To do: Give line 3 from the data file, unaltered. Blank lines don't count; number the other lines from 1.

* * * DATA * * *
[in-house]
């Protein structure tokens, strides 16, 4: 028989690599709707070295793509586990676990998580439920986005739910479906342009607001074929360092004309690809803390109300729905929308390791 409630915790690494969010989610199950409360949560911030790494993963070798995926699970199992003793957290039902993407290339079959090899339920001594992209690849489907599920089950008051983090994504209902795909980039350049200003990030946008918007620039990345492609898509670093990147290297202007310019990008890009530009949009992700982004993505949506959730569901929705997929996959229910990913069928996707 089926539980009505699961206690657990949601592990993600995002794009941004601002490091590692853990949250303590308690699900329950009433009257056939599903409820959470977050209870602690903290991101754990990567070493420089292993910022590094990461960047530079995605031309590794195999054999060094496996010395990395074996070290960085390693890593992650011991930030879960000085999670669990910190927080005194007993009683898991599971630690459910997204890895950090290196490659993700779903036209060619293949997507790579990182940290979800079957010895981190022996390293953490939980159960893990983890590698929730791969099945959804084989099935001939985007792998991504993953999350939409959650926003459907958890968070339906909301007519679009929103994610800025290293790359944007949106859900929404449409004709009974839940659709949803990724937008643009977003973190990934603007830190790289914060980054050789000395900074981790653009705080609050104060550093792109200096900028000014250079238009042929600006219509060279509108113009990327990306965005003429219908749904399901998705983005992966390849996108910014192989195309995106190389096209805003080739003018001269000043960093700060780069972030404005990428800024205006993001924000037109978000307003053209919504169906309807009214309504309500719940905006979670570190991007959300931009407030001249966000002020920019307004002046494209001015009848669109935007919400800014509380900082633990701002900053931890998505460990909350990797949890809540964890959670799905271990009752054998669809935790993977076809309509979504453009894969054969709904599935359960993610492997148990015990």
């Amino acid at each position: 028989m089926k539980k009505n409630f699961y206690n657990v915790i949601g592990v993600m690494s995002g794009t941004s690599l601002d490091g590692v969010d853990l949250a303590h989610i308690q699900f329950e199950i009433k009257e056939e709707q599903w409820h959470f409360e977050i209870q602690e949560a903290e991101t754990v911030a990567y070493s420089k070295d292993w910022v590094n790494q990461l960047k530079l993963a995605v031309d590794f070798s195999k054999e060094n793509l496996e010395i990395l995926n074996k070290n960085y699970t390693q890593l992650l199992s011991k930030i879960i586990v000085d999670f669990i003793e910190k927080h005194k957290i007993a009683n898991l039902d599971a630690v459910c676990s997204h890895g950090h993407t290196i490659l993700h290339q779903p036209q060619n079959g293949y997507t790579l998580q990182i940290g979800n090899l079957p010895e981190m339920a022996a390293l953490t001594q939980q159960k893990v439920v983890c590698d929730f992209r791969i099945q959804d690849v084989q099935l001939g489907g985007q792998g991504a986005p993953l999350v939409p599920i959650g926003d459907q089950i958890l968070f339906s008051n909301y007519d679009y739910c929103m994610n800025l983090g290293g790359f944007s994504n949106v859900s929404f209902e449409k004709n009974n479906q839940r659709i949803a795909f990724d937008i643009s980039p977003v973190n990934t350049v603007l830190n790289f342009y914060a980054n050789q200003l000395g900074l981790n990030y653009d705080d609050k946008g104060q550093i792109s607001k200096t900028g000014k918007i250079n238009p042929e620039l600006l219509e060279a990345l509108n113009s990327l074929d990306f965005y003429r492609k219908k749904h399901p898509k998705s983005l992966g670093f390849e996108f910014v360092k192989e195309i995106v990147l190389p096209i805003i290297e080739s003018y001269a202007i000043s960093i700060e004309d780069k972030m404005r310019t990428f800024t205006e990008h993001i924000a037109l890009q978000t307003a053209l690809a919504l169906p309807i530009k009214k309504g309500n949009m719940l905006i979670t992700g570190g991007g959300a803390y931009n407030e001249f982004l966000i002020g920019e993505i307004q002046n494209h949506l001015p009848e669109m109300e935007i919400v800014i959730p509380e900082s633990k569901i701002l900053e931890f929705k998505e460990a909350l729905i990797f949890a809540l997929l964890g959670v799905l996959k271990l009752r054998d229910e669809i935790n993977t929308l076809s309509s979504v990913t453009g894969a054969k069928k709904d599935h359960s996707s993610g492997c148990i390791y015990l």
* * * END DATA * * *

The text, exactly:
């Amino acid at each position: 028989m089926k539980k009505n409630f699961y206690n657990v915790i949601g592990v993600m690494s995002g794009t941004s690599l601002d490091g590692v969010d853990l949250a303590h989610i308690q699900f329950e199950i009433k009257e056939e709707q599903w409820h959470f409360e977050i209870q602690e949560a903290e991101t754990v911030a990567y070493s420089k070295d292993w910022v590094n790494q990461l960047k530079l993963a995605v031309d590794f070798s195999k054999e060094n793509l496996e010395i990395l995926n074996k070290n960085y699970t390693q890593l992650l199992s011991k930030i879960i586990v000085d999670f669990i003793e910190k927080h005194k957290i007993a009683n898991l039902d599971a630690v459910c676990s997204h890895g950090h993407t290196i490659l993700h290339q779903p036209q060619n079959g293949y997507t790579l998580q990182i940290g979800n090899l079957p010895e981190m339920a022996a390293l953490t001594q939980q159960k893990v439920v983890c590698d929730f992209r791969i099945q959804d690849v084989q099935l001939g489907g985007q792998g991504a986005p993953l999350v939409p599920i959650g926003d459907q089950i958890l968070f339906s008051n909301y007519d679009y739910c929103m994610n800025l983090g290293g790359f944007s994504n949106v859900s929404f209902e449409k004709n009974n479906q839940r659709i949803a795909f990724d937008i643009s980039p977003v973190n990934t350049v603007l830190n790289f342009y914060a980054n050789q200003l000395g900074l981790n990030y653009d705080d609050k946008g104060q550093i792109s607001k200096t900028g000014k918007i250079n238009p042929e620039l600006l219509e060279a990345l509108n113009s990327l074929d990306f965005y003429r492609k219908k749904h399901p898509k998705s983005l992966g670093f390849e996108f910014v360092k192989e195309i995106v990147l190389p096209i805003i290297e080739s003018y001269a202007i000043s960093i700060e004309d780069k972030m404005r310019t990428f800024t205006e990008h993001i924000a037109l890009q978000t307003a053209l690809a919504l169906p309807i530009k009214k309504g309500n949009m719940l905006i979670t992700g570190g991007g959300a803390y931009n407030e001249f982004l966000i002020g920019e993505i307004q002046n494209h949506l001015p009848e669109m109300e935007i919400v800014i959730p509380e900082s633990k569901i701002l900053e931890f929705k998505e460990a909350l729905i990797f949890a809540l997929l964890g959670v799905l996959k271990l009752r054998d229910e669809i935790n993977t929308l076809s309509s979504v990913t453009g894969a054969k069928k709904d599935h359960s996707s993610g492997c148990i390791y015990l």